A tragedy has occurred: a leaky pipe has dripped all over Miss Higgins’s records at the maternity clinic. She requires a “competent” individual to help her dry and inspect them all, so Dr. Turner brings in his son Tim, who has just been accepted to medical school in Edinburgh.
Tim may be done with his entrance exams, but Jeanette Owen is still preparing for them—while also nearing the end of her pregnancy. Her mother Doris has a whole plan in place, which Jeanette has agreed to, to put the baby up for adoption. Then Jeanette can go on to university.
When Jeanette feels light-headed, she is admitted to the clinic to stay until she has her baby—she has preeclampsia. Doris is initially against having Jeanette stay at the clinic for so long, as she wants as little fuss as possible over the baby so that Jeanette can quickly and easily move on with her life after the birth.
At the clinic, Jeanette asks the pupil midwife Nancy if her baby’s father, Glen—a classmate of Tim’s—can visit. She hasn’t been allowed by her mother to see him during the pregnancy. Nancy helps Jeanette send a note to Glen.
When he arrives, visiting hours have ended, but Nancy allows him a quick fifteen minutes with Jeanette. She seems hesitant now about the adoption, and he comes right out and says that he doesn’t want to give up their baby. Doris comes in and sees him, and insists that he leave.
Later, Shelagh chastises Nancy for breaking the rules. Adoption cases are complicated, she tells her, and the rules are there for a reason. A midwife’s care extends beyond the medical, and she must always do what is best for the mother and baby.
Shelagh helps do just that after Jeanette tries to check herself out of the maternity clinic to go to Glen and slips on the stairs when Miss Higgins calls after her. Jeanette is horrified that she could have hurt her baby—but she is fine. Shelagh reassures Jeanette about adoption, talking about her love for her two adopted children—and their mothers.
When Jeanette goes into labor, she decides not to have her mother present. Doris instead waits in the lobby, and calls Glen to let him wait there too. Nancy is upset about Doris’s protectiveness, and Shelagh has to chide her for letting her passion overrule her compassion. After Jeanette gives birth to a boy and Doris lets Glen hold him while she herself sobs in the lobby, Nancy finds the compassion to comfort Doris.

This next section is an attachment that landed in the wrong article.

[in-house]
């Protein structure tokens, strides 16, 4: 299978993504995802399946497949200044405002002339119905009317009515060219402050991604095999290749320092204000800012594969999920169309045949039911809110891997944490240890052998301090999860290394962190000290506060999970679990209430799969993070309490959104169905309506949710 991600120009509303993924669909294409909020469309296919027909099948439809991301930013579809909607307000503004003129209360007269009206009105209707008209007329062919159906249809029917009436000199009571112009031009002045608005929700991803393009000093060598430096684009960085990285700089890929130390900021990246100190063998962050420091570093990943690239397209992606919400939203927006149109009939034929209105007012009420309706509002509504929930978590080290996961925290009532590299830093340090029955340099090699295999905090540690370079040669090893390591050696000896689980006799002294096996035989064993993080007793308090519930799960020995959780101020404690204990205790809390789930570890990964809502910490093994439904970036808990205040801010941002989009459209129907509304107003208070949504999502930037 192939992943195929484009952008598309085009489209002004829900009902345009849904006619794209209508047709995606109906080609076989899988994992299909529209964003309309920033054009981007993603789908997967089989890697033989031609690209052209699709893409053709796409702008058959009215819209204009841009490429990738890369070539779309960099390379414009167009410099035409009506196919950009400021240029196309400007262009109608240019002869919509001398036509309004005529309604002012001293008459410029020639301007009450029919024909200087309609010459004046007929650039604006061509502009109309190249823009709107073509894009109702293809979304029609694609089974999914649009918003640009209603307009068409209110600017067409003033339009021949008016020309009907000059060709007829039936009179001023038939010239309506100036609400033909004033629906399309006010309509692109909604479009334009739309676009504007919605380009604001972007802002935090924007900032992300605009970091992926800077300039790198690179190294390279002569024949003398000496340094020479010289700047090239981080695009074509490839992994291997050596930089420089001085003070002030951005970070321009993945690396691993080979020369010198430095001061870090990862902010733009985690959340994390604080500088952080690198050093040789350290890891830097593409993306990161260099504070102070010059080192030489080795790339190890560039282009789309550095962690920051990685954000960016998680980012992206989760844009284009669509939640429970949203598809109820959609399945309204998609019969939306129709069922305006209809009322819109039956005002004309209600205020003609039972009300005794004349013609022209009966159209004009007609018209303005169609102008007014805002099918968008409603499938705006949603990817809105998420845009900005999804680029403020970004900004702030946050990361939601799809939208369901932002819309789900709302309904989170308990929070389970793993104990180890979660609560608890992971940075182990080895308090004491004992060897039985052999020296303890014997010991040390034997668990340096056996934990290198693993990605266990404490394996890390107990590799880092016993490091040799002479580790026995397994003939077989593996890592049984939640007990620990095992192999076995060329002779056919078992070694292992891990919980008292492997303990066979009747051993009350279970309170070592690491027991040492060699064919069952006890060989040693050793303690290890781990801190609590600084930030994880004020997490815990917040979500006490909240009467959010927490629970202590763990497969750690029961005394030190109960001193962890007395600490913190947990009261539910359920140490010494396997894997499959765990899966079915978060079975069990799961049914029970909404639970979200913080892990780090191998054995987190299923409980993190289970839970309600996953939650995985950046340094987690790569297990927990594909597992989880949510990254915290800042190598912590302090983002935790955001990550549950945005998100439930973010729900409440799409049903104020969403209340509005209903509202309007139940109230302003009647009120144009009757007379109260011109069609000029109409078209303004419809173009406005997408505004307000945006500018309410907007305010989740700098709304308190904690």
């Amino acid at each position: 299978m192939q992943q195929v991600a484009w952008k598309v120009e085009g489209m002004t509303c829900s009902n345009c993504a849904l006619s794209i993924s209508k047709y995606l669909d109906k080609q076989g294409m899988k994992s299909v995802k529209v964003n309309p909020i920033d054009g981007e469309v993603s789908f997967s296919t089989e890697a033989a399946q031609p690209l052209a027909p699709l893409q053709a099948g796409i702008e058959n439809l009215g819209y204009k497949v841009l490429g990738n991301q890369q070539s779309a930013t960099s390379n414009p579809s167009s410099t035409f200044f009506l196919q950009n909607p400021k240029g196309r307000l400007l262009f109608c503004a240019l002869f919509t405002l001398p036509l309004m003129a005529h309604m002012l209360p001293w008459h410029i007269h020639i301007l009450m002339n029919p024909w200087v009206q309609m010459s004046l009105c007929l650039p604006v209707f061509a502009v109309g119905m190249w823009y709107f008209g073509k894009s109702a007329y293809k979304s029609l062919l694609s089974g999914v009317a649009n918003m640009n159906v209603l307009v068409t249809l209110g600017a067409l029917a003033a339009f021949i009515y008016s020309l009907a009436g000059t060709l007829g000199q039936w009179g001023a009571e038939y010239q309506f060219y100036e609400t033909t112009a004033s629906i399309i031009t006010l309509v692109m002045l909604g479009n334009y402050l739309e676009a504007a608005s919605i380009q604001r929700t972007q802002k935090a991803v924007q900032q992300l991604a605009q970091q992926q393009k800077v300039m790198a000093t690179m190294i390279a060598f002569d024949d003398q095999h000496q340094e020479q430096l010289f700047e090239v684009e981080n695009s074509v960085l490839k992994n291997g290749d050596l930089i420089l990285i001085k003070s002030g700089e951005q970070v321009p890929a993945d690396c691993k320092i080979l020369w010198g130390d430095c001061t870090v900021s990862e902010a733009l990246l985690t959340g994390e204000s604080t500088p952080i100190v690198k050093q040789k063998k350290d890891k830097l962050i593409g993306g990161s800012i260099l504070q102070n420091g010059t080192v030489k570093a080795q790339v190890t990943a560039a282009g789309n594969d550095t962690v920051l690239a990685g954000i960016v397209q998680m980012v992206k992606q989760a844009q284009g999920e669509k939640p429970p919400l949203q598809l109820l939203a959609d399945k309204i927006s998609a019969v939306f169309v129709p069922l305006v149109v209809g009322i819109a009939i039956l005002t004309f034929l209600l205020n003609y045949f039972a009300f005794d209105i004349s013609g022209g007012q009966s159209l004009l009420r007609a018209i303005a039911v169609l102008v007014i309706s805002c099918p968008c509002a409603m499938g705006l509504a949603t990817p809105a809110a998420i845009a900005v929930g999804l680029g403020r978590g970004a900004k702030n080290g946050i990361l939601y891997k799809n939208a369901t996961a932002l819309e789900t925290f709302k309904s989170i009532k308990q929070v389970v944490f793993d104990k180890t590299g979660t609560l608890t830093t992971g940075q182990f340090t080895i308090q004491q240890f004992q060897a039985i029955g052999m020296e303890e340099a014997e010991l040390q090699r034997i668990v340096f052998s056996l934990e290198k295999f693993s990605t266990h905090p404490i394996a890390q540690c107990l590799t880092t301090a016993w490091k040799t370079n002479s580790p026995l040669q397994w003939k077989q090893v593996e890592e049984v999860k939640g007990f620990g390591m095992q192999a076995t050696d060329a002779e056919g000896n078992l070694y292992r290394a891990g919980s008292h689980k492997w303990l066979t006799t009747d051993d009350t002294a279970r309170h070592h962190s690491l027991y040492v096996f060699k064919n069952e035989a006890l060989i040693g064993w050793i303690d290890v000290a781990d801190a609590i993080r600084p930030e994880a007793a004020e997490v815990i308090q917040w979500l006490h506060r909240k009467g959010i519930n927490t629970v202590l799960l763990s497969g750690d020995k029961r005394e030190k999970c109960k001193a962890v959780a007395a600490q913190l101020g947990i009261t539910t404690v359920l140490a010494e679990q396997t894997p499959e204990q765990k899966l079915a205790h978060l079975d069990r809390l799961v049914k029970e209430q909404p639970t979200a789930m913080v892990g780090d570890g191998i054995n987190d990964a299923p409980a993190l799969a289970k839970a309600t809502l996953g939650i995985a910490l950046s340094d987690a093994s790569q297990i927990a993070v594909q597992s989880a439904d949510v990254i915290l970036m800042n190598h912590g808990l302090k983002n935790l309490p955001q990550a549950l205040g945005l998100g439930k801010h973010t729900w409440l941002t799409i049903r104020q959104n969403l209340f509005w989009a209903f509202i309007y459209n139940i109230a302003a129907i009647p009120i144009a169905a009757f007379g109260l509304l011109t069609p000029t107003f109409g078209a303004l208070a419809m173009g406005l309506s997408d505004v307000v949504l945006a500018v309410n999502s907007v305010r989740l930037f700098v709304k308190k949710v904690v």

Miss Higgins finds a place at the maternity hospital for Jeanette and her baby, where they can stay until he is adopted. Glen and Jeanette name him Oliver when Miss Higgins tells them that their name will always be on record even if it is changed. Glen even buys Jeanette a baby book in which to record milestones passed while at the hospital, and Miss Higgins lends him her fine pen for it.
But the plan is stymied when Doris brings in a woman to take Oliver to the adoption agency, as was originally decided. Miss Higgins takes Oliver’s ID bracelet for Jeanette and Glen before he is taken away. Tim reassures his old classmate Glen that the agency is a happy place; it’s where his sister came from.
Jeanette decides to make a fresh start: she will still go to university, but will live with Glen, she tells her mother.
Cyril and Lucille are also making a new start. When their engagement is celebrated at the clinic, Lucille thanks everyone for being their family in their new country. This is our home because of you all, she says in thanks.
Trixie is becoming a type of family to Matthew Aylward and his son Jonathan. Matthew calls her, desperate for help finding a new nanny and advice on taking care of a baby. Trixie happily offers her aid and helps him find a more suitable nanny. When he sends her a plant in thanks, it inspires giggly speculation amongst the midwives, but Jonathan assures Trixie that he went to pains to insure it gave a professional message, not a personal one. Because it’s purely professional, as he and Trixie agree.
Jonathan is healthy, but Sister Julienne fears that another young child has some sort of condition. Vera Sands is pregnant, and when Julienne visits her at home she is surprised by her daughter Elaine’s lack of development and responsiveness: she’s not walking or talking yet. Vera feared something was wrong but refused to see it.
Dr. Turner is perplexed, until Shelagh suggests a condition called PKU. He goes to search the clinic’s records to see if Elaine had a PKU test when she was born—no luck. When Sister Julienne tests Elaine for the disease, it comes back positive. As Julienne is leaving, Elaine suffers a seizure. The midwife holds the girl’s tongue back so that she doesn’t choke.
A low-protein diet can prevent Elaine’s condition from progressing further and specialists can help her speech and skills, but some development will be permanently held back. Vera’s new baby could have PKU, too, but the infant will be tested right away.
When Vera goes into labor, she’s terrified that something will be wrong—and worse, that she won’t notice. She blames herself for not picking up on Elaine’s condition earlier. Julienne reassures and encourages her: she is a loving mother who will do anything for her children. And she gives birth to a boy, without PKU.
Even better, Vera and her husband are learning to help Elaine flourish. Now they have two extraordinary children.